In this year’s Power Issue, Barry Blitt nods to the ongoing investigation of Russian influence in the 2016 Presidential election by the special counsel, Robert Mueller. “This is my first time drawing Mueller (for the cover, anyway; I scribble his likeness all the time, in the margins of letters, on the backs of envelopes, etc.),” Blitt wrote. “The thing is, he’s really becoming something of a folk hero.” Mueller’s sleuthing, as Blitt suggests, has intensified. Last week, Mueller made several filings, which included sentencing memos for Donald Trump’s former lawyer, Michael Cohen, and his former campaign chairman, Paul Manafort. For The New Yorker’s coverage of the investigation, read Adam Davidson on Trump’s co-conspirators:

As Mueller’s filings encircle the President, the special counsel
surely knows he is at ever-greater risk of being fired. Presumably, he
wouldn’t have released memorandums as damning as these if he weren’t
prepared to make a fuller case. Each filing fills in the over-all
picture in ever more granular detail. It seems reasonable to assume
that we haven’t yet learned the most disturbing facts. But, even if we
learn nothing more, we are already in an unbearable condition. The
President of the United States knowingly and eagerly participated in a
scheme with a hostile foreign leader who he knew was seeking to
influence the Presidential election. Trump sought to profit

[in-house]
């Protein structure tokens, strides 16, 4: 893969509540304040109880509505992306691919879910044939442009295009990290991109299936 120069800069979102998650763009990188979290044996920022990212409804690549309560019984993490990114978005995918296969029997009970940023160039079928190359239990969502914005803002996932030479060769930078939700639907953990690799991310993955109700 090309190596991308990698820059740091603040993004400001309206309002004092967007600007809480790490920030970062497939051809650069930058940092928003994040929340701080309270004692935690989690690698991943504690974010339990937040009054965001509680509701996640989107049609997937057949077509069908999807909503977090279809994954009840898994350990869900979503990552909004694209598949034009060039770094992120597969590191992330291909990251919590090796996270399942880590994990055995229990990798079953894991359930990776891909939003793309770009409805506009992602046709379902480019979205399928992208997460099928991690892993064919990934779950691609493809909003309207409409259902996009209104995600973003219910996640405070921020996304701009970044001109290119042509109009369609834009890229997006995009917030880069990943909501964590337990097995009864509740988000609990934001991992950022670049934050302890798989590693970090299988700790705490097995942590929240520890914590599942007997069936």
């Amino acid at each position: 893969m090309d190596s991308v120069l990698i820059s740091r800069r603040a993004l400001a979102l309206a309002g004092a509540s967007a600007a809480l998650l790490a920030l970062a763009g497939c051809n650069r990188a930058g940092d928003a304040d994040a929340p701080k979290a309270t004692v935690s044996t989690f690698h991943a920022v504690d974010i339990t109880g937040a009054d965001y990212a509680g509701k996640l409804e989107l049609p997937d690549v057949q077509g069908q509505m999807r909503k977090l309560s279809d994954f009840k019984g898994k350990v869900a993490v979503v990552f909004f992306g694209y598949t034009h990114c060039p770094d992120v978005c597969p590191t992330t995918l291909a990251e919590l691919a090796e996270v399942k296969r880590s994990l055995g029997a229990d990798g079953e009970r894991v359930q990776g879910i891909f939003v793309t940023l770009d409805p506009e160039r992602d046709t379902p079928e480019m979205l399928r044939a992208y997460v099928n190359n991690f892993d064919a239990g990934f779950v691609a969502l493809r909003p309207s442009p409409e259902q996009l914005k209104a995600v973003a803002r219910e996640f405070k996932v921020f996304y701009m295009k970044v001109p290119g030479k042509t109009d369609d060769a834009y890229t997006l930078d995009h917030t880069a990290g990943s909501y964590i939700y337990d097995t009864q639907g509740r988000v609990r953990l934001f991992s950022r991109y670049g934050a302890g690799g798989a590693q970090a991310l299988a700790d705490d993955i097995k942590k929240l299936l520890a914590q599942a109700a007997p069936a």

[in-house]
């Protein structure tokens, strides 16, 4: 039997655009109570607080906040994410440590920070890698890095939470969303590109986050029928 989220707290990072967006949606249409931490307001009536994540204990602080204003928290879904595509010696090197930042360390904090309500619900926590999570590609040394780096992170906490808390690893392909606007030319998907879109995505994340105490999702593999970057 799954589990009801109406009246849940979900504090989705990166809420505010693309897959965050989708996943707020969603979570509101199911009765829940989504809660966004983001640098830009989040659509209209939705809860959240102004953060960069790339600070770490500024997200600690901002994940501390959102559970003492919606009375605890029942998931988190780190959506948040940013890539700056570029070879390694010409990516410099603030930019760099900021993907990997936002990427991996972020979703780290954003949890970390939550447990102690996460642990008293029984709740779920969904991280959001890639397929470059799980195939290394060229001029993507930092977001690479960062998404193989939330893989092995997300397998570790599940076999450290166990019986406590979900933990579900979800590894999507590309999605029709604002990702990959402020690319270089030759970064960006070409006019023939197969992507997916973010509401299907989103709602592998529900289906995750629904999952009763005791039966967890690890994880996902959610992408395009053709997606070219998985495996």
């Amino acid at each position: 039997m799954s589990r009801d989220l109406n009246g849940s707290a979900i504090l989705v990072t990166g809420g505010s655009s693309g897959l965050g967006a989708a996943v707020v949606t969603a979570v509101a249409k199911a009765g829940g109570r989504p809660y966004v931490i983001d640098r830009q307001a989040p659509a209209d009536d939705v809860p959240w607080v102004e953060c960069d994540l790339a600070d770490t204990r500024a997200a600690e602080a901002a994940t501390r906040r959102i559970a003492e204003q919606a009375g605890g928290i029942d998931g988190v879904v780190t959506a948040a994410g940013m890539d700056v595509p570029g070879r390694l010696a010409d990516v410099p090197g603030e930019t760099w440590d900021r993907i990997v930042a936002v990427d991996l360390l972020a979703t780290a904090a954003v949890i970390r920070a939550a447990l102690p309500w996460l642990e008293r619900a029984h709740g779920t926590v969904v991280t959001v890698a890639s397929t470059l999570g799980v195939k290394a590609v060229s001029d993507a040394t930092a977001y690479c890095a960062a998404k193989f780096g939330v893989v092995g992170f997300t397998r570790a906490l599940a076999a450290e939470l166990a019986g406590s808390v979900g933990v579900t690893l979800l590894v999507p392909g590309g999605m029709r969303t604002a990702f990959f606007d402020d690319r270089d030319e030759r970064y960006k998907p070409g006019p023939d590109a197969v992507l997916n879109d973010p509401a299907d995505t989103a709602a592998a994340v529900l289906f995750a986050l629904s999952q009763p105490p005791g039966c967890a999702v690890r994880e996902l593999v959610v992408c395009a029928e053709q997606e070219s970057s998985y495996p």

politically and financially, many of his closest subordinates executed
this effort, and he then was aware of and, it seems likely, encouraged
an illegal effort to hide these facts. His reckless, unpatriotic
actions have left him compromised by at least one but likely many
foreign powers and have left his election open to reasonable questions
about its legitimacy. And, every day, he sets policies and makes
decisions that have an impact on the lives of all Americans and the
fortunes of the very autocrats who hold sway over him.

Blitt’s sketch for “Elementary.”

Blitt’s “A Christmas Carol,” our 2017 holiday cover.

And John Cassidy on Trump’s last line of defense:

Trump’s enduring strength, of course, is his support at the base of
the G.O.P. In the latest NPR/PBS NewsHour/Marist College Poll, which
was carried out last week, before the release of the sentencing memos
for Cohen and Paul Manafort, ninety per cent of self-identified
Republicans said that they approve of the job the President is doing.
Unless this figure drops precipitously, it is difficult to see twenty
Republicans voting against him in an impeachment trial. (Assuming all
the members of the Democratic caucus voted against Trump, that is how
many defectors it would take for a two-thirds majority in the Senate.)
But approval ratings—even Trump’s—can change in response to dramatic
developments. Mueller hasn’t fully revealed his hand, the power
structure on Capitol Hill is about to shift, and the man Trump wanted
at his side in the White House has balked. No wonder Trump is back to
tweeting “witch hunt.”

The New Yorker Store

Covers, cartoons, and more.

For more of Blitt’s covers, see below:


“Yearning to Breathe Free.”

“Welcome to Congress.”



Please enter your comment!
Please enter your name here